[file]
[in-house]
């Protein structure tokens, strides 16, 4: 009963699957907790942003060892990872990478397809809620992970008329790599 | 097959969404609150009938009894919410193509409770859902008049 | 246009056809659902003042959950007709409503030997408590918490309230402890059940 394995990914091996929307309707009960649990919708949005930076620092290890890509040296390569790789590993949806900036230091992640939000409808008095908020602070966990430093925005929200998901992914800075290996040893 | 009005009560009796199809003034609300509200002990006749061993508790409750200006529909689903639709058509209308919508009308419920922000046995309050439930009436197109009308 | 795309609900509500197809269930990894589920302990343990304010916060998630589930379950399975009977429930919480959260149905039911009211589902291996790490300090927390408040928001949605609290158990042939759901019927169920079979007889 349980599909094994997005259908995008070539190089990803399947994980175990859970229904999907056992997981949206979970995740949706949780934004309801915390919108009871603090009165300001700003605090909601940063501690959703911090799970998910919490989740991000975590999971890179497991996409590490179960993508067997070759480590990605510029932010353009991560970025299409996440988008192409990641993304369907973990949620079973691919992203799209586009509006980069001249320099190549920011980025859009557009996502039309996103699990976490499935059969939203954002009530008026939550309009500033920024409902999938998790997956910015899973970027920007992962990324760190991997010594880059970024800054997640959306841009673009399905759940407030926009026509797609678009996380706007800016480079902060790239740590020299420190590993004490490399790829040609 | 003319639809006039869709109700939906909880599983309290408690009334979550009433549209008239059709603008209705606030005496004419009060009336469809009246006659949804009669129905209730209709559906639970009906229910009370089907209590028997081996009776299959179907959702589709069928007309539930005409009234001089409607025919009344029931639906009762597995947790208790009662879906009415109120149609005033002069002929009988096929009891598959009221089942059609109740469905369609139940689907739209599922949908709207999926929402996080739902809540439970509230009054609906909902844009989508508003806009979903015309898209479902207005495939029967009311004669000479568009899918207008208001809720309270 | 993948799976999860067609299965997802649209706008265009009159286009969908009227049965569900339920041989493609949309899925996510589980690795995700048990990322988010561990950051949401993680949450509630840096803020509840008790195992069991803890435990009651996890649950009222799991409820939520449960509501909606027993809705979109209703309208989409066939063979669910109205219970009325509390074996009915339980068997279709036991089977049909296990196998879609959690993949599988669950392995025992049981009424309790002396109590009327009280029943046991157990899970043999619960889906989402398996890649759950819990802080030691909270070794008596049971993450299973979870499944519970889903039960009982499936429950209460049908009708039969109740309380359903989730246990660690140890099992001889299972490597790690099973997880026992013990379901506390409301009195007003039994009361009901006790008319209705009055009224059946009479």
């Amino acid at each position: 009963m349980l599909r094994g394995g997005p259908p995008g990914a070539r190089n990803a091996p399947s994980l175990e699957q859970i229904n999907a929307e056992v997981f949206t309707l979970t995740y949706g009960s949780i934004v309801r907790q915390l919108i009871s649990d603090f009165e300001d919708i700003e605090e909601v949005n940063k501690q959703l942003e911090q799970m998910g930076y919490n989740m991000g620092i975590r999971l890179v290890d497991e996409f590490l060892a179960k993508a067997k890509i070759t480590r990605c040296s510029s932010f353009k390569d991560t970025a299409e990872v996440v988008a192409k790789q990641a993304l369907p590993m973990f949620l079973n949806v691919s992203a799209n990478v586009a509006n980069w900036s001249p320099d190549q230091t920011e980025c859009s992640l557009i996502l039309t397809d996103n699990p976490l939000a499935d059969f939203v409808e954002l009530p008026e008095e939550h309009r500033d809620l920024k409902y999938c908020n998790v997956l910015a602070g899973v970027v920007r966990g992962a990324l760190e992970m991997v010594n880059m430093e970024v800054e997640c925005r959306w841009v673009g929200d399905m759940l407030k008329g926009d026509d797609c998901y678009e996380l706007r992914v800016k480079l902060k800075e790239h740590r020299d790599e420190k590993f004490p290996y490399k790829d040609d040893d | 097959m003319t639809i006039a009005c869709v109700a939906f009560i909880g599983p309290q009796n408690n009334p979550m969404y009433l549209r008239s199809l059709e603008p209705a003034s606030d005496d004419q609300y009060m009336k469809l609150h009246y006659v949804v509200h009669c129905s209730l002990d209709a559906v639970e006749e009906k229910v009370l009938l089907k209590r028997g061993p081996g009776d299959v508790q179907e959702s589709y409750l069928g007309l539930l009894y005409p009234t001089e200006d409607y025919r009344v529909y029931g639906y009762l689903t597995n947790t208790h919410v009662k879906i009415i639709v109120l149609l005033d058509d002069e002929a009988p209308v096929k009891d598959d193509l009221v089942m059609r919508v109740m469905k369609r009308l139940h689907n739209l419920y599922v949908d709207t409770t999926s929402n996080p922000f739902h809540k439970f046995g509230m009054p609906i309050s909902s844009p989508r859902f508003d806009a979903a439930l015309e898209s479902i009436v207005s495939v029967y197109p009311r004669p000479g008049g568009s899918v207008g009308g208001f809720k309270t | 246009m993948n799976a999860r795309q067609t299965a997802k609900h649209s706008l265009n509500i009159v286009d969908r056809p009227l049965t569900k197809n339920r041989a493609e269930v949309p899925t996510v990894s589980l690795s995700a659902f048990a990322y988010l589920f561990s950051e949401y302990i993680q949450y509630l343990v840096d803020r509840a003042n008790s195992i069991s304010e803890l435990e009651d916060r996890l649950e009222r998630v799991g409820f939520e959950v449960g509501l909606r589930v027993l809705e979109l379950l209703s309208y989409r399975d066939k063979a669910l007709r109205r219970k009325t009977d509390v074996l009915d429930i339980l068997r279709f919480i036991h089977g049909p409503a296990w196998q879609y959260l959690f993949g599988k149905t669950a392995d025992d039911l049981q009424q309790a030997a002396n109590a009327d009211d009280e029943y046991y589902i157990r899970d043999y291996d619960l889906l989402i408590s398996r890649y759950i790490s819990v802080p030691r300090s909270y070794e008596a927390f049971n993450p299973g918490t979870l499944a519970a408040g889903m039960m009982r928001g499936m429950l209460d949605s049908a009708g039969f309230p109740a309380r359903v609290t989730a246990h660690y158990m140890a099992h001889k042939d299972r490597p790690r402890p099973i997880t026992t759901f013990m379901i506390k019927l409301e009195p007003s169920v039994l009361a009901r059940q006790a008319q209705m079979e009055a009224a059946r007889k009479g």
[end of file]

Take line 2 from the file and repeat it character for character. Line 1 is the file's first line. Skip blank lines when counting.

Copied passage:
């Protein structure tokens, strides 16, 4: 009963699957907790942003060892990872990478397809809620992970008329790599 | 097959969404609150009938009894919410193509409770859902008049 | 246009056809659902003042959950007709409503030997408590918490309230402890059940 394995990914091996929307309707009960649990919708949005930076620092290890890509040296390569790789590993949806900036230091992640939000409808008095908020602070966990430093925005929200998901992914800075290996040893 | 009005009560009796199809003034609300509200002990006749061993508790409750200006529909689903639709058509209308919508009308419920922000046995309050439930009436197109009308 | 795309609900509500197809269930990894589920302990343990304010916060998630589930379950399975009977429930919480959260149905039911009211589902291996790490300090927390408040928001949605609290158990042939759901019927169920079979007889 349980599909094994997005259908995008070539190089990803399947994980175990859970229904999907056992997981949206979970995740949706949780934004309801915390919108009871603090009165300001700003605090909601940063501690959703911090799970998910919490989740991000975590999971890179497991996409590490179960993508067997070759480590990605510029932010353009991560970025299409996440988008192409990641993304369907973990949620079973691919992203799209586009509006980069001249320099190549920011980025859009557009996502039309996103699990976490499935059969939203954002009530008026939550309009500033920024409902999938998790997956910015899973970027920007992962990324760190991997010594880059970024800054997640959306841009673009399905759940407030926009026509797609678009996380706007800016480079902060790239740590020299420190590993004490490399790829040609 | 003319639809006039869709109700939906909880599983309290408690009334979550009433549209008239059709603008209705606030005496004419009060009336469809009246006659949804009669129905209730209709559906639970009906229910009370089907209590028997081996009776299959179907959702589709069928007309539930005409009234001089409607025919009344029931639906009762597995947790208790009662879906009415109120149609005033002069002929009988096929009891598959009221089942059609109740469905369609139940689907739209599922949908709207999926929402996080739902809540439970509230009054609906909902844009989508508003806009979903015309898209479902207005495939029967009311004669000479568009899918207008208001809720309270 | 993948799976999860067609299965997802649209706008265009009159286009969908009227049965569900339920041989493609949309899925996510589980690795995700048990990322988010561990950051949401993680949450509630840096803020509840008790195992069991803890435990009651996890649950009222799991409820939520449960509501909606027993809705979109209703309208989409066939063979669910109205219970009325509390074996009915339980068997279709036991089977049909296990196998879609959690993949599988669950392995025992049981009424309790002396109590009327009280029943046991157990899970043999619960889906989402398996890649759950819990802080030691909270070794008596049971993450299973979870499944519970889903039960009982499936429950209460049908009708039969109740309380359903989730246990660690140890099992001889299972490597790690099973997880026992013990379901506390409301009195007003039994009361009901006790008319209705009055009224059946009479």